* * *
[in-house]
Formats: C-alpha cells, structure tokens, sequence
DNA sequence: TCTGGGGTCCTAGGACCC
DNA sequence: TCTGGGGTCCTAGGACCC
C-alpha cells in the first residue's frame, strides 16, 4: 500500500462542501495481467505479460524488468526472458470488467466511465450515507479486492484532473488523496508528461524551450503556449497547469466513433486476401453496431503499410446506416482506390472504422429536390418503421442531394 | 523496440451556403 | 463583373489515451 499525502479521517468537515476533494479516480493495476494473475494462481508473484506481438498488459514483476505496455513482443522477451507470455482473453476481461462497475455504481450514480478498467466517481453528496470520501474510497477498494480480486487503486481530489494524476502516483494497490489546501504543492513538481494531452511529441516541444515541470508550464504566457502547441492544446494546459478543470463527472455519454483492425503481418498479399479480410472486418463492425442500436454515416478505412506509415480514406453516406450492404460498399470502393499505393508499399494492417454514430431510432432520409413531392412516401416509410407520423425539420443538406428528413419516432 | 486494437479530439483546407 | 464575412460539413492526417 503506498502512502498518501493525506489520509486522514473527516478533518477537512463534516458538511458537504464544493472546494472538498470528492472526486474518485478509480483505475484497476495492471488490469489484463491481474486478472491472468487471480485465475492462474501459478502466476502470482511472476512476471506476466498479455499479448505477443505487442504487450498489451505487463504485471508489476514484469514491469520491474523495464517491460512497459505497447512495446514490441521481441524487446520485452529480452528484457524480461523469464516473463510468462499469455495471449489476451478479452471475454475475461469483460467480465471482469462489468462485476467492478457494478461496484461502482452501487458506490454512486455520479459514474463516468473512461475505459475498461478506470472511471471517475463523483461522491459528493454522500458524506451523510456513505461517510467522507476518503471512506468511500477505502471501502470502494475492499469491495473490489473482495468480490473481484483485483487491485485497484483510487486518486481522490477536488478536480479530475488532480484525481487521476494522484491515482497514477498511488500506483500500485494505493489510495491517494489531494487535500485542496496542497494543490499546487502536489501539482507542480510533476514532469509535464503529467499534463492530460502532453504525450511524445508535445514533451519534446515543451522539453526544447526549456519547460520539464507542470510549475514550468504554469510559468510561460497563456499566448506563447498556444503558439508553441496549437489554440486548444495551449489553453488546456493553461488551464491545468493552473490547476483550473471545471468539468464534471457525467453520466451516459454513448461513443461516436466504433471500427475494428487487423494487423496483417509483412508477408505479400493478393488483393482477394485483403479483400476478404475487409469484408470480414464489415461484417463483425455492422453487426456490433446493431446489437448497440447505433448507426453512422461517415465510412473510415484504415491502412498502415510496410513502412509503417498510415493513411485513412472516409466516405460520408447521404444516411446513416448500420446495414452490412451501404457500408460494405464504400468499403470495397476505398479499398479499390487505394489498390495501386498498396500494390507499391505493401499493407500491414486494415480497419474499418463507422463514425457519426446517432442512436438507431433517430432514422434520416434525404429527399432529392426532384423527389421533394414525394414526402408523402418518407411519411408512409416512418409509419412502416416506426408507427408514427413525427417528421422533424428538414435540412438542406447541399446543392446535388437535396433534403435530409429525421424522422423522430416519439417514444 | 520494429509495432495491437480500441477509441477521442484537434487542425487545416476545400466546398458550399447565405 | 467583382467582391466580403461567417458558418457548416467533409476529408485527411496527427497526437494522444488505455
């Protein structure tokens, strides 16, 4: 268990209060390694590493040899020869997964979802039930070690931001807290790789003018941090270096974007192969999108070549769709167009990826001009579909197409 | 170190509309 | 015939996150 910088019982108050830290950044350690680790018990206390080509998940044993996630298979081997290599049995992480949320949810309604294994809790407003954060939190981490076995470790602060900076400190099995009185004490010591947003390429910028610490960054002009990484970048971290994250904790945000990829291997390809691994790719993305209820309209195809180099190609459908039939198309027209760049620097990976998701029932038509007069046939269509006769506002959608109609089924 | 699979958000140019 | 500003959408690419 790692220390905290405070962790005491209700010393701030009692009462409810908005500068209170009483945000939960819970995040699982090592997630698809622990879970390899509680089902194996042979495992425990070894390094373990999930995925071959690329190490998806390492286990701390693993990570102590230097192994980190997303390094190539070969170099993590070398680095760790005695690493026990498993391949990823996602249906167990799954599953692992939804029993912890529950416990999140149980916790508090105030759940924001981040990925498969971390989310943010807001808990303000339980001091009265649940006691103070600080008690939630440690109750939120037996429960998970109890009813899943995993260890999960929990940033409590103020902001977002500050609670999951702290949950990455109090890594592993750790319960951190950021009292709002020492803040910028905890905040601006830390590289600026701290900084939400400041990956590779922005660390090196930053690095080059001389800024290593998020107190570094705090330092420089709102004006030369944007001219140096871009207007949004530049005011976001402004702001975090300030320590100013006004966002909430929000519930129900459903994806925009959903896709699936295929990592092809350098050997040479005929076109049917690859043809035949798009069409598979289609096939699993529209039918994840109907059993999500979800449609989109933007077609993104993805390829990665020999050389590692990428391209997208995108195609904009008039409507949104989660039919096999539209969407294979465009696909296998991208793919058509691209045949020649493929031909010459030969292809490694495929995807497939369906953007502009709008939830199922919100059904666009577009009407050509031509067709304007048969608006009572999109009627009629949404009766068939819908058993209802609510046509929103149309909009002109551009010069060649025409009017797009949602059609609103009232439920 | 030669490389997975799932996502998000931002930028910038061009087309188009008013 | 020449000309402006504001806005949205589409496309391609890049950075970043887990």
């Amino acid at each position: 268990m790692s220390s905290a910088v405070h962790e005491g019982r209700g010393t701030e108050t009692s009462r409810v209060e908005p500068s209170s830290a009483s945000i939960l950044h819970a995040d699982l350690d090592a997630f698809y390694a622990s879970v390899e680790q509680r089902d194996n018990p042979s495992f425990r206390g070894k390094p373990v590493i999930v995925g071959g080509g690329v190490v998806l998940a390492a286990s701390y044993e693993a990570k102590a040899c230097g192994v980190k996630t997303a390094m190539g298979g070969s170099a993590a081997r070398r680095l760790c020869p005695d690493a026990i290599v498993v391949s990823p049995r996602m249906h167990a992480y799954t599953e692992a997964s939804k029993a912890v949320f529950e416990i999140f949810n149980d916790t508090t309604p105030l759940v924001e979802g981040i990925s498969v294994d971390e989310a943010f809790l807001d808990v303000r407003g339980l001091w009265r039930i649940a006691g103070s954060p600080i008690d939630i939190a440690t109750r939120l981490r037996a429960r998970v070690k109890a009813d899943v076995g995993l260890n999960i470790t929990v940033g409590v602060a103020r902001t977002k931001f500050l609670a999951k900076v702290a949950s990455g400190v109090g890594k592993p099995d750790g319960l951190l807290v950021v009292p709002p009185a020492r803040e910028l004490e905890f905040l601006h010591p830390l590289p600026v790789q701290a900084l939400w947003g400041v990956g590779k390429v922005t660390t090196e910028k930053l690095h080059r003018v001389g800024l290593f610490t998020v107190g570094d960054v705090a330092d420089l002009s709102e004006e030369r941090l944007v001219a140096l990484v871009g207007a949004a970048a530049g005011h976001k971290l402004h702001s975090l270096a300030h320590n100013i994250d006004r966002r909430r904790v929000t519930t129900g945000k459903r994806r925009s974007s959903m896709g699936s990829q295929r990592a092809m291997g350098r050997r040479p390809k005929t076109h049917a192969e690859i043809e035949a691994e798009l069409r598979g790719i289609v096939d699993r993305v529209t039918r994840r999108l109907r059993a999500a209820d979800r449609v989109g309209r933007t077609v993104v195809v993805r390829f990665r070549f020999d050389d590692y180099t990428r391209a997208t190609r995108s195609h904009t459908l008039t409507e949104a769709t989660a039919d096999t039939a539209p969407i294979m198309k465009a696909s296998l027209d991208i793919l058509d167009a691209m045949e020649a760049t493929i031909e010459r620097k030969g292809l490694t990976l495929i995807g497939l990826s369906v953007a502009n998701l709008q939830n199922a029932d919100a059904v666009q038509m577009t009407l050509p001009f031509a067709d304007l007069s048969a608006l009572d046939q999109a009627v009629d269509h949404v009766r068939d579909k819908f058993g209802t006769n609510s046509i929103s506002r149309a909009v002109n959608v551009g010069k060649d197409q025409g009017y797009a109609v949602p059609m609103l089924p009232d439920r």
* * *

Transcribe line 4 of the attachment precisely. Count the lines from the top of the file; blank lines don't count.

DNA sequence: TCTGGGGTCCTAGGACCC